Chael Sonnen can add another interesting distinction to his already interestingly distinct MMA career, as his 2010 dust-up with the California State Athletic Commission over testosterone replacement therapy has led directly to the CSAC passing a new amendment on the issue.
More specifically, the CSAC passed an amendment that will grant fighters the ability to request therapeutic use exemptions for drugs which are banned for competition but not for medical treatment by California. That encompasses both testosterone replacement therapy and marijuana, the two drugs at the forefront of the TUE discussion.
The story was first reported by Sports Illustrated.
The amendment has not been passed into law yet. The state’s Department of Consumer Affairs and Office of Administrative Law will both be required to review and sign off on the amendment before that can happen. This could take a considerable amount of time and there’s no guarantee that the amendment will be passed into law.
Following his UFC 117 title fight loss to middleweight champ Anderson Silva in 2010, Sonnen registered raised testosterone levels, in addition to testing positive for synthetic testosterone. Sonnen cited his affliction with hypogonadism as the reason for taking testosterone and said that he’d been cleared to undergo TRT by previous CSAC officials. Due to the confusion around his claims and the fact that no set process was in place to determine how or if a fighter could obtain a TUE, the CSAC got to work creating one.
Though no official TUE policy exists, Dan Henderson was granted an exemption approval for TRT by the CSAC for his usage for a November, 2011 bout against Mauricio “Shogun” Rua that took place in San Jose. Henderson’s case served as a beta test of the CSAC’s developing TUE requirements. The strict process that Henderson underwent to prove his actual need for TRT informed the CSAC on how to further develop those requirements.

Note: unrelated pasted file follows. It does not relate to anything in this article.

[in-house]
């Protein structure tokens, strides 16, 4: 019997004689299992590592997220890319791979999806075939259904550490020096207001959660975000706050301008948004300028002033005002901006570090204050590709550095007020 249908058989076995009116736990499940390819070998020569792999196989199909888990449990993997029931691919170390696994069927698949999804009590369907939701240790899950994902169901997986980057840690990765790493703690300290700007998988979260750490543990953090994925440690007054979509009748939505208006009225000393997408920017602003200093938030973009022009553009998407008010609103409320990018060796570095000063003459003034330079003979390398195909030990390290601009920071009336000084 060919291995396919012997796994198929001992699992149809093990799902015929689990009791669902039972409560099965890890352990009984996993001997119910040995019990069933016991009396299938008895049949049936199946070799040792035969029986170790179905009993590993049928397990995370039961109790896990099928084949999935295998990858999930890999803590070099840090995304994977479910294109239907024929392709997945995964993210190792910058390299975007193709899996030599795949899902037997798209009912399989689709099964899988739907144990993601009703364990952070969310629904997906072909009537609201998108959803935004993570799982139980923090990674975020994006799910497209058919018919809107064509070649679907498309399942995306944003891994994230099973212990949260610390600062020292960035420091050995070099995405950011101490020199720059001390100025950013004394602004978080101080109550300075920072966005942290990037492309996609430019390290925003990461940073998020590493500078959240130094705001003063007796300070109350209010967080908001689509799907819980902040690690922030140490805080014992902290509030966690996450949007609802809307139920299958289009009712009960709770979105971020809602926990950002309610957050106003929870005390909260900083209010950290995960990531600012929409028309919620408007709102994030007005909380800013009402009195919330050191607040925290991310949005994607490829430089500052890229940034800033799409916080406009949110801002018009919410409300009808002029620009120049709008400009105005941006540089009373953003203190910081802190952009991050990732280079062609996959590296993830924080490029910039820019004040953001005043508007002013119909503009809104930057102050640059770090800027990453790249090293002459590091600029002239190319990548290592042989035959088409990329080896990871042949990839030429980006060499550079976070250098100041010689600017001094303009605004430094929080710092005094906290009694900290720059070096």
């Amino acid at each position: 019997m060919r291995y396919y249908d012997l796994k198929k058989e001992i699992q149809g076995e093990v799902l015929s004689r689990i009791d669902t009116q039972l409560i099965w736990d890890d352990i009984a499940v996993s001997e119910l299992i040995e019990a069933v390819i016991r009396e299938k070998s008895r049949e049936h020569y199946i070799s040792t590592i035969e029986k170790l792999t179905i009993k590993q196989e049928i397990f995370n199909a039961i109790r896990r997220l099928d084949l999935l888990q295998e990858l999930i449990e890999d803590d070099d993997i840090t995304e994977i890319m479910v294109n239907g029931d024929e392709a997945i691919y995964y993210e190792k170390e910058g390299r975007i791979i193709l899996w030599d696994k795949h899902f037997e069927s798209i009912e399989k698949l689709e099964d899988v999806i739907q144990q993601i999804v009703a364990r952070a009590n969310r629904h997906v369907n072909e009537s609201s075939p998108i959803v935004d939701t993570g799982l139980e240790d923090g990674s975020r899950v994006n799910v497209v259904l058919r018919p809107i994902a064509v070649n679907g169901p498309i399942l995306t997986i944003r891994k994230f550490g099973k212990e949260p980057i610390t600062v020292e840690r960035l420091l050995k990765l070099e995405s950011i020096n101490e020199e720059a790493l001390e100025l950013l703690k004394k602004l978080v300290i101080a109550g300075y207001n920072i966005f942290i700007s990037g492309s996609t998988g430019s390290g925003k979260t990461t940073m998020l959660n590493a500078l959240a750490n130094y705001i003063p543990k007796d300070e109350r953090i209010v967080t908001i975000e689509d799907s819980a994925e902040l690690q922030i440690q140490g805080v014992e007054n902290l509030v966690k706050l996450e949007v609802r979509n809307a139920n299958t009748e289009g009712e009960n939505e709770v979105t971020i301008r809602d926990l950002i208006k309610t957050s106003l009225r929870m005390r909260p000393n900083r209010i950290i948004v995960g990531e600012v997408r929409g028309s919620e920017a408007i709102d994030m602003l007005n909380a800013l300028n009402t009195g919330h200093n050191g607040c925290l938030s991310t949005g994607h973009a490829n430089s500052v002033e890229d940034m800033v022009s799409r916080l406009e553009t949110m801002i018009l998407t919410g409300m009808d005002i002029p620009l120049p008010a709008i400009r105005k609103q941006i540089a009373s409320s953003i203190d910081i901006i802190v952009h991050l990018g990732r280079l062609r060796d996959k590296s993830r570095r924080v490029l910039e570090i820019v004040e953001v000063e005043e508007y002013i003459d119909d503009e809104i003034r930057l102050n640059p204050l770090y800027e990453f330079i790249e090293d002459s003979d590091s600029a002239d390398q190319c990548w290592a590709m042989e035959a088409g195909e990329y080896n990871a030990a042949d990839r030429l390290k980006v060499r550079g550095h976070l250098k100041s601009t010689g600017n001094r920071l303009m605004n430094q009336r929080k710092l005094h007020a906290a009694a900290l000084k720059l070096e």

In case you haven’t been paying attention, the legitimacy by which fighters can obtain TUEs for varying substances is currently being called into question. Nick Diaz’s positive test for marijuana brought up the possibility of TUEs for that drug. Several high-profile fighters have been revealed to be undergoing TRT questionably and/or have registered elevated T/E Ratios (Chael Sonnen, Nate Marquardt, Alistair Overeem) recently, leading many to ask if TUEs for TRT aren’t just loopholes to allow for sanctioned doping.
One way or the other it’s an issue that athletic commissions, like California, need to be addressing.